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Steal a Pencil for Me
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by brianorndorf

"Lifts the spirit and breaks the heart"
4 stars

If it appeared that stories of the Holocaust couldn’t find new dramatic pull, “Steal a Pencil for Me” comes out of nowhere to remind us that there are still corners of this historical event that remain untouched. A modest undertaking of romantic struggle, “Pencil” is a sublime recollection of indefatigable affection and dedication in the face of enormous misery.

During World War II, Holland was enduring the destructive force of Nazi rule. Jaap Polak was an accountant suffering in a loveless marriage, spying a beautiful young woman named Ina one magical night at a party. When the Nazis start the clear Amsterdam of Jews, Jaap and Ina find themselves at the same prison camp, where they strike up a dangerous secretive relationship. Over the course of the war, Jaap and Ina fight to keep their affection alive, using the power of love letters to sustain their hopes during the threat of extinction, focusing on the slim possibility of marriage to mentally survive the horror of the Nazi regime.

“Pencil” keeps joy in its back pocket. Sure, this Holocaust account contains taxing sequences of suffering and recollections of loss powerful enough to induce tears, but director Michele Ohayon (“Cowboy del Amor”) knows it wouldn’t be doing justice to this astonishing tale by clinging so willingly to tragedy.

Jaap and Ina’s extraordinary tale actually begins in the present, with the couple celebrating their 60th wedding anniversary. It’s a proud moment for Japp, who wants to sing it to the world. A frail-looking senior with boundless energy and a predilection for historical monologue, Jaap is mindful of his unique perspective and is eager to share his unbelievable story.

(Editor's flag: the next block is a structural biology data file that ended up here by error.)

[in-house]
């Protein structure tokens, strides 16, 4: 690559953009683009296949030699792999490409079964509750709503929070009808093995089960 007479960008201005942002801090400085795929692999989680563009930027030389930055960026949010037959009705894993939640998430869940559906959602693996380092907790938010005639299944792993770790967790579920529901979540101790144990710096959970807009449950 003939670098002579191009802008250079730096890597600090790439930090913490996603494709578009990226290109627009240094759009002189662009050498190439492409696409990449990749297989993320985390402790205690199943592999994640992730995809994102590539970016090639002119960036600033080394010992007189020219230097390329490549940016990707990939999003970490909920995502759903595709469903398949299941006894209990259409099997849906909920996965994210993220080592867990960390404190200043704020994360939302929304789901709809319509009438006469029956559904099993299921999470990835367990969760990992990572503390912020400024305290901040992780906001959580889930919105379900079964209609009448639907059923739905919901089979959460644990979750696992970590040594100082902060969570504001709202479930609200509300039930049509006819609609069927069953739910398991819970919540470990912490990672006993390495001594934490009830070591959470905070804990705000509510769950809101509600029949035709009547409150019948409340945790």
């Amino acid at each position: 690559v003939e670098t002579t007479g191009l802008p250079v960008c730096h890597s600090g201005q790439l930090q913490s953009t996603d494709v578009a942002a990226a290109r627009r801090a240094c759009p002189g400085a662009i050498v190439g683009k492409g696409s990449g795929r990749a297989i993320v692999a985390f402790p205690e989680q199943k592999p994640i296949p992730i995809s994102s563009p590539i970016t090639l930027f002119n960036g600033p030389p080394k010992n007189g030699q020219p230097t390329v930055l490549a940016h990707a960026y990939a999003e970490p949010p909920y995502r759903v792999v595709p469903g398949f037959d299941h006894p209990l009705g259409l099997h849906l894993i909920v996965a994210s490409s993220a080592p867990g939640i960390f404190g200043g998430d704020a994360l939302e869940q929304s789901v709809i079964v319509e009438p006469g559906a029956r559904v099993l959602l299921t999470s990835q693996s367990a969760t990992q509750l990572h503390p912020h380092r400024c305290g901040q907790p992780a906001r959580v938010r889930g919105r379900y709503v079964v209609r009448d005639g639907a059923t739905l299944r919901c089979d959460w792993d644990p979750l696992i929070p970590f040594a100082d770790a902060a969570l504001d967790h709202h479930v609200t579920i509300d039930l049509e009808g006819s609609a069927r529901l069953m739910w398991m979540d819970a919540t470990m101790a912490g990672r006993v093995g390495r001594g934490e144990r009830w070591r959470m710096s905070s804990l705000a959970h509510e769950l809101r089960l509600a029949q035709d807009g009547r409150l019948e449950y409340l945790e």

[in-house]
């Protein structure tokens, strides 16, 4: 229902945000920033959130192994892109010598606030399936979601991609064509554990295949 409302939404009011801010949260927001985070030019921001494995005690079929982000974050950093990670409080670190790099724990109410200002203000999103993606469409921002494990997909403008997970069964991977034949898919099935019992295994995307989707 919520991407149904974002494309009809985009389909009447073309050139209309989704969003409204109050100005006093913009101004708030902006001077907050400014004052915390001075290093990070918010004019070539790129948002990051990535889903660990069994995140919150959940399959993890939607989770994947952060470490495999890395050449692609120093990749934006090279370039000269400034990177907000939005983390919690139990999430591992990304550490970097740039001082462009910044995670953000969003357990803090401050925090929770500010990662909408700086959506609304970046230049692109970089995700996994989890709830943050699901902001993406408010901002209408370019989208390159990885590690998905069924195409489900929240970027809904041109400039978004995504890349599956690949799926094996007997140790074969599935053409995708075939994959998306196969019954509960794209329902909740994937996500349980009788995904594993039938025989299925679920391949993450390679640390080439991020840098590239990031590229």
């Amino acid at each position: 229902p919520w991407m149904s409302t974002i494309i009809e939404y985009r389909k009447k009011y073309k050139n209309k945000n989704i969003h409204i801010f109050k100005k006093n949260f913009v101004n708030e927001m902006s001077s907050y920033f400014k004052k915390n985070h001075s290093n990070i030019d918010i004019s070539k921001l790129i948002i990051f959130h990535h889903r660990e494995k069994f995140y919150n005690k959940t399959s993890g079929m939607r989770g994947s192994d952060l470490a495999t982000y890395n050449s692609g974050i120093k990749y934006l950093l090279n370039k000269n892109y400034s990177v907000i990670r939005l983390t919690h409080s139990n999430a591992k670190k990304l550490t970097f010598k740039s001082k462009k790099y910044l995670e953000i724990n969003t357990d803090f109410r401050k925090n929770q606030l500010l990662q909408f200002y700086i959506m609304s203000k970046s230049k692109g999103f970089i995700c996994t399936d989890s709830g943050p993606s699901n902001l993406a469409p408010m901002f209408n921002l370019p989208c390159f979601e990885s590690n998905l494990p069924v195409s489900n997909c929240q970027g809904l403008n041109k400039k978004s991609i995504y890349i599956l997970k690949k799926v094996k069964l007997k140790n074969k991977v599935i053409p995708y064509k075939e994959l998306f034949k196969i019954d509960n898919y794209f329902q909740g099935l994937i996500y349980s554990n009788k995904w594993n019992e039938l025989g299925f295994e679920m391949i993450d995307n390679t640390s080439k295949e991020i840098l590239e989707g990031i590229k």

“Pencil” soon travels back to WWII and outlines the extraordinary courtship of Ina and Jaap, as the couple arrives at their first camp assignment unsure how to satisfy their attraction, while remaining profoundly concerned about the war-torn future. Using period footage and voiceover readings of the letters, “Pencil” alternates between the bottomless terror of the Nazi occupation and the tunnel vision of attraction, where Jaap and Ina found great solace to keep the relentless horror of the outside world at bay.

However, with Jaap unable to proceed with a divorce and the war reaching a fever pitch of devastation, it’s remarkable how close the couple remained together. In something out of a twisted fairy tale, Jaap and Ina were both sent to the next, considerably more bleak, stage of imprisonment, where they had to endure starvation and doubt, using the gift of love as a means to remain whole. It’s devastating to see Jaap and Ina recall this era, both racked with guilt over the excruciating choices they made to survive. Ohayon is smart enough to refrain from pushing emotional buttons, allowing the singular recollection of the couple (with some supplemental effort from relatives) be just enough to paint a portrait of wilting psychological heaven in the presence of literal hell.

It's safe to say that “Pencil” contains a happy ending, but a surprise resolution is not what this documentary is concerned with. As much as Jaap believes in the power of love, he desires to use his extraordinary situation as an educational tool for the masses; a bold way to keep the Holocaust fresh in the minds of the masses. In recalling this stunning story of perseverance, I can say with assurance that Jaap’s life mission will be preserved forever in the hearts of anyone who comes into contact with this wonderful documentary.

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originally posted: 10/12/07 15:22:27
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OFFICIAL SELECTION: 2007 South By Southwest Film Festival For more in the 2007 South By Southwest Film Festival series, click here.

User Comments

7/16/07 Jim Patrick Love this film, it is a must see 5 stars
3/23/07 Glenn W Powerful documentary on 2 people who fell in love in the camps 5 stars
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  DVD: 25-Mar-2008



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